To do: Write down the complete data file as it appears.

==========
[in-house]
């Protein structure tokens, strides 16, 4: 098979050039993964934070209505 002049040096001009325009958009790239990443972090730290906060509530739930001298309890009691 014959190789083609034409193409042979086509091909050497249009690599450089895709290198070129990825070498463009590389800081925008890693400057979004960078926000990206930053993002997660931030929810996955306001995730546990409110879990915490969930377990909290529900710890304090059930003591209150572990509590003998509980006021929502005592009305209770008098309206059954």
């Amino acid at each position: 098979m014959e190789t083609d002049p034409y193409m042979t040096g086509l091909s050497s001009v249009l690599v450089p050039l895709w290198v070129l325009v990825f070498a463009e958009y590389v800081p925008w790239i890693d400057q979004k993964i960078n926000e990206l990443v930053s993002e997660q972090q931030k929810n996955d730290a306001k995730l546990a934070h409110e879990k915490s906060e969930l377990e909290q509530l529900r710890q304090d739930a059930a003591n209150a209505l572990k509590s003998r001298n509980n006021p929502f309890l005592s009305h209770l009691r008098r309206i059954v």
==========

[in-house]
């Protein structure tokens, strides 16, 4: 098979050039993964934070209505 002049040096001009325009958009790239990443972090730290906060509530739930001298309890009691 014959190789083609034409193409042979086509091909050497249009690599450089895709290198070129990825070498463009590389800081925008890693400057979004960078926000990206930053993002997660931030929810996955306001995730546990409110879990915490969930377990909290529900710890304090059930003591209150572990509590003998509980006021929502005592009305209770008098309206059954």
């Amino acid at each position: 098979m014959e190789t083609d002049p034409y193409m042979t040096g086509l091909s050497s001009v249009l690599v450089p050039l895709w290198v070129l325009v990825f070498a463009e958009y590389v800081p925008w790239i890693d400057q979004k993964i960078n926000e990206l990443v930053s993002e997660q972090q931030k929810n996955d730290a306001k995730l546990a934070h409110e879990k915490s906060e969930l377990e909290q509530l529900r710890q304090d739930a059930a003591n209150a209505l572990k509590s003998r001298n509980n006021p929502f309890l005592s009305h209770l009691r008098r309206i059954v």